You're more than the 'hall monitor'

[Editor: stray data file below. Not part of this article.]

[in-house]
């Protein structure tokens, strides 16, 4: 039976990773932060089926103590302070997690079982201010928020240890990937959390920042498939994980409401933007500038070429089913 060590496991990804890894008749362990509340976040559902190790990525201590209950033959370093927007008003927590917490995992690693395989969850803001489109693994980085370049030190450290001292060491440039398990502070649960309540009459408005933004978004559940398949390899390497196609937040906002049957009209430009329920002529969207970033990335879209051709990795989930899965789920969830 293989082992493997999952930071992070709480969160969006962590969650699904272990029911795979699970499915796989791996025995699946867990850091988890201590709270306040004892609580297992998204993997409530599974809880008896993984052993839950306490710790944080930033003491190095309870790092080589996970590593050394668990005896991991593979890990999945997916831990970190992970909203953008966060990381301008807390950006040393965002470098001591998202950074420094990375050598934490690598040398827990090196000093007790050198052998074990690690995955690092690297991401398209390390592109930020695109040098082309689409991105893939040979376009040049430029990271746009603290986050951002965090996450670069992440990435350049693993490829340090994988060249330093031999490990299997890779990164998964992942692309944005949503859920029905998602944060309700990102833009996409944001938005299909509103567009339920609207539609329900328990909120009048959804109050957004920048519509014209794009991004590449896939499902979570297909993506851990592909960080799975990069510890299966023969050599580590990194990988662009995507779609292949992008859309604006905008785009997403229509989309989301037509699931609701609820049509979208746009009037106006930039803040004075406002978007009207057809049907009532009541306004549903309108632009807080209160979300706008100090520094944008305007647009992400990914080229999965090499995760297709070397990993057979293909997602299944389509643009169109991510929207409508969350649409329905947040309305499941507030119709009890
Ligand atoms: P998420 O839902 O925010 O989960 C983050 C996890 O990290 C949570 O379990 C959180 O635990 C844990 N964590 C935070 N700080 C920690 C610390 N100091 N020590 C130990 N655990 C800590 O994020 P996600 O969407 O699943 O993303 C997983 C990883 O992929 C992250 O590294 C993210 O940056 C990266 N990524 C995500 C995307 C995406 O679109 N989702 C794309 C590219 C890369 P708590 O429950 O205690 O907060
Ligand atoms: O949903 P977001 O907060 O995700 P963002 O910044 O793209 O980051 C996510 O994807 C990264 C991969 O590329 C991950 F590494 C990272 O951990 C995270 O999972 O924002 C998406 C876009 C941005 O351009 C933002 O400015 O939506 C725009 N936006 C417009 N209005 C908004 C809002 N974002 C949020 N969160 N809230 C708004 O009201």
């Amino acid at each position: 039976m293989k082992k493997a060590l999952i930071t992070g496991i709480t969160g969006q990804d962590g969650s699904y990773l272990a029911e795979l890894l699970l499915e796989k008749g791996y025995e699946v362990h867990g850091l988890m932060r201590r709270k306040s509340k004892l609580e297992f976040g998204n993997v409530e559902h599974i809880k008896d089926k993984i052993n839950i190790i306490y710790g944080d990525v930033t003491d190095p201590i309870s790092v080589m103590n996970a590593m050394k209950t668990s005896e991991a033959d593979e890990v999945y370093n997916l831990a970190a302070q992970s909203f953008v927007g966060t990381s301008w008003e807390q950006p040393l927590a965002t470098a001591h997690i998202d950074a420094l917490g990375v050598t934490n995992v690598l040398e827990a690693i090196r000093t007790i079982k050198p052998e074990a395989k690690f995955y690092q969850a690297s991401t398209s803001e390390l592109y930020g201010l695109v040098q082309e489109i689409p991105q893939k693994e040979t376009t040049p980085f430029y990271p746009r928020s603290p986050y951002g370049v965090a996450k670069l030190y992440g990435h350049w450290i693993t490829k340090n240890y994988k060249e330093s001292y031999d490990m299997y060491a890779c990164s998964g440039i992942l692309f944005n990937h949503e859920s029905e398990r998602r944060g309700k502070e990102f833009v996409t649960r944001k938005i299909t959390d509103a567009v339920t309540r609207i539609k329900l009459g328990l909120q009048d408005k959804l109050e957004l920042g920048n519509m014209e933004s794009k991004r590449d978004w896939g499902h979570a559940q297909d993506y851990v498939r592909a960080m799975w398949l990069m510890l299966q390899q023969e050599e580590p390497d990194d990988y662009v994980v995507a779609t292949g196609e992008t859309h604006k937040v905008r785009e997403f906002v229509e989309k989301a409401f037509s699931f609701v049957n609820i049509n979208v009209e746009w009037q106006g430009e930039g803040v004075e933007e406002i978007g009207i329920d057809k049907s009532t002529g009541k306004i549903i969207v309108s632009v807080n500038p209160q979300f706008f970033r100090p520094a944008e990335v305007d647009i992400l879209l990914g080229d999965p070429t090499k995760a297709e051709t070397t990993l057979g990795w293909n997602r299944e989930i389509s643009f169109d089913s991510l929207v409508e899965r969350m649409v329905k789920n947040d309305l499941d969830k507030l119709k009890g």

STRATEGY You re more than the 'hall monitor' How directors contribute to strategy development determines the real value they add to a company. But governing strategy means asking tough questions and putting the proper 'scaffolding' in place. BY MIKE KIPP I T IS HARD TO HAVE a conversatioii about governance without getting the impres- sion that the board is the "hall monitor" in the affairs of an organization. The busi- ness press, the analysts, and the critics seem single-mindedly focused on oversight — driven by SOX, related-party transactions, options back- dating, and executive compensation, among other concerns. Heads nod with exaggerated solemnity as someone says, "You have to be ready to ask the tough questions." It's as if managers were errant children in need of adult supervision. (And, in- deed, some are.) But here's a tough question for directors them- selves; How does the board add value? yioi^ spe- cifically, what is the board's role in developingznd governing strategy? This is far from an academic concern. A recent McKinsey study surfaced the discomforting find- ing that "less than 25% of directors know their company's strategy" and "less than half are knowl- edgeable about the 4 or 5 key initiatives underway at any given time." No wonder CEOs often see their boards as too conservative and too uninformed to contribute to strategy beyond receiving goo(/inten- tions and good news. So, as directors we're good with Section 404. Are we done? No. Compliance is "table stakes"— only a precondition to placing the kinds of "bets" that add value over time. Series of ongoing choices One of the board's key responsibilities is to guide strategy, policy, and core ideology. This goes beyond simply knowing\\\c "game plan" to actively and ap- propriately pflrf(dp(Um^ in robust dialogue around aspirations and direction. Directors who truly add value also know that strategy goes beyond the col- lective enthusiasm to "grow the business." They see it as a series of ongoing choices about customers, competitors, and competencies — a "pattern of response to market needs, consciously selected in light of probable shifts in the environment, rela- tive competencies of the firm, and the contingent moves of intelligent competitors" (definition of strategy from The Intelligent Enterprise, James Brian Quinn, Free Press. New York, 1997). Clearly, the CEO is the chief strategist for the company. Boards shouldn't kid themselves on this. Strategy development, though, is the product of a conversation between leadership and the board, starting with the CEO and proceeding as a kind of "volley." As with all good conversations, it is fueled by good information and good questions. Leadership's opening salvo always raises gover- nance choices that will ultimately guide strategy and inform its execution: the adequacy of capital structure, the implications for various stakeholders, the implied compro- mises and risks, etc. These should be teased out of the working hypothesis and deliberated by the directors and management in what might be called "generative dialogue." That's where the real tough ques- tions come in. the ones that invite reflection rather than closure. They don't pull answers out of someone's "mental inventory" but breathe life Mike Kipp is an organizer and director of American Home Bank, just named to the Inc. 5000 list of high-growth companies for 2007. HB is also a founding director of Hope International Capital Corp. As a consultant, he works with boards and management on issues reiated to strat- egy, governance, and executive development (www.mikekipp.coml. FOURTH QUARTER 2007 49 STRATEGY The board should own the objectives — not the strategy. into the issues themselves. They are legitimatized precisely because they defy simple resolution. They take the conversation to the place where busi- ness judgment lives and value gets added {or de- stroyed). As in this scenario: "Thirty-five percent of our turnover is unprofitable and half isn't growing, so how come 90 percent of our balance sheet is com- mitted to a North American business that's got nowhere to go but down?" No one may be hiding these "inconvenient truths" but they may be lan- guishing for a whole variety of legacy reasons that can be confronted only at the governance level. A tough scenario for a bank board Let me personalize this even more. For nearly five years, a board that I am involved with, American Home Bank, has watched subprime, Alt A, no-doc, in- terest only, and other innova- tive "products" — products introduced in part to drive home ownership beyond 60 percent consistent with a Clinton administration poli- cy on facilitating home own- ership — challenge our differentiation strategy in new construction lending. Given our mission "to help people afford, buy and enjoy the home of their dreams," we applauded this policy even as we wor- ried about the fundamentals. As the home owner- ship index approached 70 percent, $1.5 trillion in transactions — more than half the total for 2006 — "left" the traditional mortgage-lending business as we knew it. We kept our powder dry and held the question of our participation in offering riskier loan products through every board and three annu- EXHIBIT1 Boundary Conditions Legal, Moral, Ethical Constraints Aspirations Ethical Discretion Basic policies 'Strategic Hypothesis' a! shareholder meetings, all the time being chided by those who felt that our growth lagged industry standards. None of us knew the answer, regardless of how it was asked, but board and CEO alike were convinced it was the right tough question. To successfully partner around such questions, both directors and executives must: • Be aligned around the value proposition — why the business gets "hired." • Have a common view of the mechanics of the business model. • Know how customers "use" the business. " Understand how value is created or destroyed for all parties. " Grasp the key choices involved in strategy. This is a great "punch list" for board develop- ment, by the way. The answers can be brought into sharp focus through the use of three deceptively simple frameworks — boundary conditions, rules of engagement, and a context map. Boundary conditions Boards govern best when they establish and main- tain a set of boundary conditions that embody their vision and values, the aspirations that capture their stakeholders' best hopes, their preferences regard- ing key tradeoffs, and a "working hypothesis'* on the path to their "preferred future." As Exhibit I points out, boundaries also define the discretion the CEO can exercise pursuant to those aspirations. A gov- erning board that struggles to be civil rather than dear on these matters sets the stage for what will inevitably become a strained working relationship. The boundaries framework keeps conversations about relative risks and self-imposed constraints from coming off the rails. It also greatly facilitates the recruitment process for a new CEO, informing both the board and the candidate. Rules of engagement This is a set of explicit agreements on "how we work together" — how business is conducted, how members interact with management, how decisions are made, and how difficult conversations are car- ried out. These agreements are often "baked in" to formal bylaws and committee structures. They are best developed against the backdrop of a few simple principles: • Governance is a form of ownership, not an ex- tension of management. • Boards need frank, unfiltered dialogue. • 1 he board speaks with one voice or not at all. • Trivial "board packages" invite trivial discus- sion. • Board deficits drive board development. These are common sense but uncommon practice. In a world that loves SWOTs {analy- sis of "strengths, weaknesses, opportunities, and threats"), directors have been curiously exempt from the assessment of their own deficits. Compa- nies and their constituents are well served by'Vules" that engender periodic evaluation and continuous improvement. And as for the value-adding power of sound policies, boards can save hours of well-in- 5O DIRECTORS a BOARDS STRATEGY tentioned manipulation by agreeing to speak with one voice or not at all. Finally, the practice of a standing executive ses- sion in the spirit of frank and unfiltered dialogue takes the"uhoh"out of calling them. The context map Both boundary conditions and rules of engagement are developed tor a particular context. In the final analysis, tliey are intended to ensure alignment be- tween governance and management and fidelity to the interests of the market. Exhibit 2 reflects the defining attributes of any context and the relation- ships among its parts. An informed board should be clear on the nuances of each and their impact on the range of available options. Until board mem- bers fully understand their context and agree to shoulder responsibility for its internal contradic- tions, they will be unable to separate their preju- dices from their business judgments. The "map" enables them to appreciate the complexities of their situation and have the conversations necessary to enjoy success. A fine point With this foundational scaffolding in place, the value of the board in strategy is its perspective. Utter detachment serves no one, but excessive iden- tification with a specific game plan disempowers the CEO and dilutes accountability. To put a fme point on it, the board should own the objectives— not the strategy. Examples of this in action: • Tbe directors of a financial services firm insist- ed on a sustainable 5 percent market share to pre- serve customer "share of mind" in a consolidating industry; strategy was left to executive discretion. • The board of a privately held parts manufac- turer aspired to an enduring 15 percent return on equity, noting its openness to alterations in the business model to get it. • Trustees of an industrial products firm sought to attain the status of a Fortune 500 firm, setting the table for a decade of acquisitions and organic growth • A supplier to municipal utilities was directed by its board to grow its business to at least 15 percent of corporate turnover in the interest of achieving "material significance" within tbe portfolio. Board members should also be aware of the potential for "contaminating" their perspective witb tbeir personal risk profile. The long-tenured retail executive may have wonderful insigbts for the software firm selling into his space but a vastly different point of view on the risks and rewards ap- propriate to the industry in wbich he now exercises governance. Tuning a board's perspective to the rigbt channel is the job description of tbe chair. In this regard, directors are a bit like meteors circling tbe orga- nizational planet: Too far above it all and they are likely to float off to a ceremonial distance until cri- Context Map Market Situation Stakeholder Intentions Executive Leadership Capital Structure Team Competencies sis brings tbem down; too deep and they burji up in tbe atmosphere, dissipating their well-intentioned energy in a spate of micromanagement. One last test Once in place, strategy sbould pass the test of yet another set of tough questions: • Have we got tbe capacity to execute on our best intentions? • Is tbe talentiwaihhle lor key initiatives without de-focusing our baseline? • Are our systems and infrastructure robust enough to carry tbe shift? • Are the interests of management aligned with tbe interests of ownerships • Wbat's the earliest evidence thai will validate our cbosen course? • How will we measure success... and make course corrections'? On tbis last, tbe board should always bave stra- tegic matters on its standing agenda: readings on tbe "dashboard," progress in key initiatives, and changes in the "context map" for tbe business. Regardless of sector or corporate structure, gov- ernance is indeed a form of ownership; for owners, the development and governance of strategy should always be given equal-or-better billing with compli- ance and oversight. • The author can he contacted at mike@mikekipp.coin. FOURTH QUARTER 2007 51